Fraud is a false representation about a material fact. It is any intentional deception
designed to unlawfully deprive the United States or EPA of something of value or to secure
for an individual a benefit, privilege, allowance, or consideration to which he or she is
not entitled. Following are key fraud indicators; this list is not all-inclusive:
Waste involves the taxpayers not receiving a reasonable value for money in connection with any government-funded activities due to an inappropriate act or omission. Most waste does not involve a violation of law; rather, waste relates primarily to mismanagement, inappropriate actions, and inadequate oversight.
Abuse involves behavior that is deficient or improper when compared with behavior that a prudent person would
consider reasonable and necessary business practice given the facts and circumstances. Abuse also includes
misuse of authority or position for personal financial interests or those of an immediate or close family member
or business associate. Abuse does not necessarily involve fraud or violations of laws, regulations, or provisions
of a contract or grant agreement. Following are examples of abuse; this list is not all-inclusive:
The EPA Office of Inspector General provides the following brochures that provide additional details regarding fraud, waste, abuse:
Deterring Fraud, Waste and Abuse of EPA Funds (PDF)
Disuadiendo el fraude, mal gasto y abuse de los fondos de la EPA (in Spanish) (PDF)
When Good Money Goes Bad - True Stories of Grant Fraud at EPA (PDF)
When Good Money Goes Bad - True Stories of Contract Fraud at EPA (PDF)
When Good Money Goes Bad - True Stories of Fraud in the EPA Superfund Program (PDF)
Prevention, Detection, and Reporting for Federal, State, Local, and Tribal Administrators (PDF)
Prevention, Detection, and Reporting Contractors, Awardees, and Recipients (PDF)
The EPA OIG hotline receives complaints of fraud, waste, and abuse in EPA programs and operations including mismanagement or violations of law, rules, or regulations by EPA employees or program participants. Complaints may be received directly from EPA employees, participants in EPA programs, or the general public.
The EPA OIG hotline is staffed by federal law enforcement agents. Hotline complaints may be submitted by mail, telephone, fax, or e-mail. Hotline complaints are reviewed by auditors, evaluators, and/or criminal investigators as conditions warrant. The initial receipt of any complaint or allegation must be handled by an OIG special agent. No other OIG employees are authorized to receive complaints or allegations on behalf of the OIG.
Upon receipt of a specific allegation of fraud, waste, abuse, or mismanagement, the OIG may take any one of the following actions:
All matters significant enough to require a response are monitored until the necessary resolution action is planned or taken. Allegations with limited specificity or merit may be held in abeyance until further specific details are reported. Complaints are analyzed to identify trends which should be considered in the audit and investigative planning processes.Top of page
Fraud, Waste, or Abuse in EPA Programs
The purpose of the EPA OIG Hotline is to receive complaints of fraud, waste, or abuse in EPA programs and operations including mismanagement or violations of law, rules, or regulations by EPA employees or program participants. Examples of reportable violations include:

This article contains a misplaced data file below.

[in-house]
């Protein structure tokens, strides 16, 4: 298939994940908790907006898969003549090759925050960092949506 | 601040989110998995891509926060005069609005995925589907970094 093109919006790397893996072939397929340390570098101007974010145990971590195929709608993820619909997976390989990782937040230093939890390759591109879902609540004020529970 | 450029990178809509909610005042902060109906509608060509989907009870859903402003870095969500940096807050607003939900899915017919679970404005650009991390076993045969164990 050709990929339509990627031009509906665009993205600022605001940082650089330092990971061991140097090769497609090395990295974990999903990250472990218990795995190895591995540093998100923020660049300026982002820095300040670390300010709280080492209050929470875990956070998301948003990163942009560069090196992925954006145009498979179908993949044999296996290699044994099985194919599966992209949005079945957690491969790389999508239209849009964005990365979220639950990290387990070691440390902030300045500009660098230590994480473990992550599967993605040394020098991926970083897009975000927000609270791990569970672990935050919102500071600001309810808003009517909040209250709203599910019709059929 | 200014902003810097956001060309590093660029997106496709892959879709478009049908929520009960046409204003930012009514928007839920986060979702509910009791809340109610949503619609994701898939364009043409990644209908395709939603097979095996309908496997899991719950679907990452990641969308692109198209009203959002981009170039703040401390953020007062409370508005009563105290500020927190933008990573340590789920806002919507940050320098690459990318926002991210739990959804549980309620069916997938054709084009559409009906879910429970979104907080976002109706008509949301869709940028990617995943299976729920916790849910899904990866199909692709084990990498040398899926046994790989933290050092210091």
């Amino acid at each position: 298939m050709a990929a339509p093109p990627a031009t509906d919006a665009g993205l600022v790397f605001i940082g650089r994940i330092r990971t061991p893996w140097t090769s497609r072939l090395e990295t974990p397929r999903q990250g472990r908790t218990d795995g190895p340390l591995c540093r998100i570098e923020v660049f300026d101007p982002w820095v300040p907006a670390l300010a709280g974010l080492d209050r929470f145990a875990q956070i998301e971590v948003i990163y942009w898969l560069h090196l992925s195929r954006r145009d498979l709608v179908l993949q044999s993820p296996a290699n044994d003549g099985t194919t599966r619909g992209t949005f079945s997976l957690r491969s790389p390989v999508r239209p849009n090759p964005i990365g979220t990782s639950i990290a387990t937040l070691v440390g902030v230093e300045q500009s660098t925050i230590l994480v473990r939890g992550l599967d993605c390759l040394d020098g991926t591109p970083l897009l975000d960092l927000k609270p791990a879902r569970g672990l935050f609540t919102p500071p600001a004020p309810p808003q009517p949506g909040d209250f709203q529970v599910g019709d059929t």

Please be as specific as possible. Provide relevant names, dates and times, locations and, where appropriate, include the name of the contractor or grantee, and contract or grant numbers, and award dates. Other helpful information includes:
Minor incidents, such as, minor time and attendance abuse, or misuse of Government property should be reported to appropriate program managers. Personnel matters involving requests for individual relief should be handled through the appropriate grievance process with management, and offices of personnel, equal employment and civil rights. For other questions and concerns not involving fraud, waste, or abuse in EPA programs, please see these helpful Resource Links on our About webpage.Top of page
Confidentiality, Anonymity, & Whistleblower Protection
The IG Act and other pertinent laws protect persons making Hotline complaints.
Complaints Made by EPA Employees
In accordance with section 7(b) of the Inspector General Act of 1978 , as amended, the OIG shall not, after receipt of a complaint or information from an EPA employee, disclose the identity of the employee without the consent of the employee unless the Inspector General determines such disclosure is unavoidable during the course of an investigation. Any identifying information is confidential source material, and OIG employees must not disclose such information except to other OIG employees who have a need to know in connection with their official duties.
Complaints Made by Other Persons
Complainants who are not EPA employees do not have an automatic right to confidentiality under section 7(b) of the Inspector General Act of 1978 . However, non-EPA employees may specifically request confidentiality, and the OIG will protect the confidentiality of such complainants to the maximum extent permitted by law (for example, by using applicable exemptions and exclusions of the Freedom of Information Act and applicable exemptions of the Privacy Act).
If you do not wish to disclose your identity, you may remain anonymous when contacting the OIG. However, please keep in mind that anonymity may impede a quick or thorough investigation or the success of a later prosecution.
Whistleblower Protection Act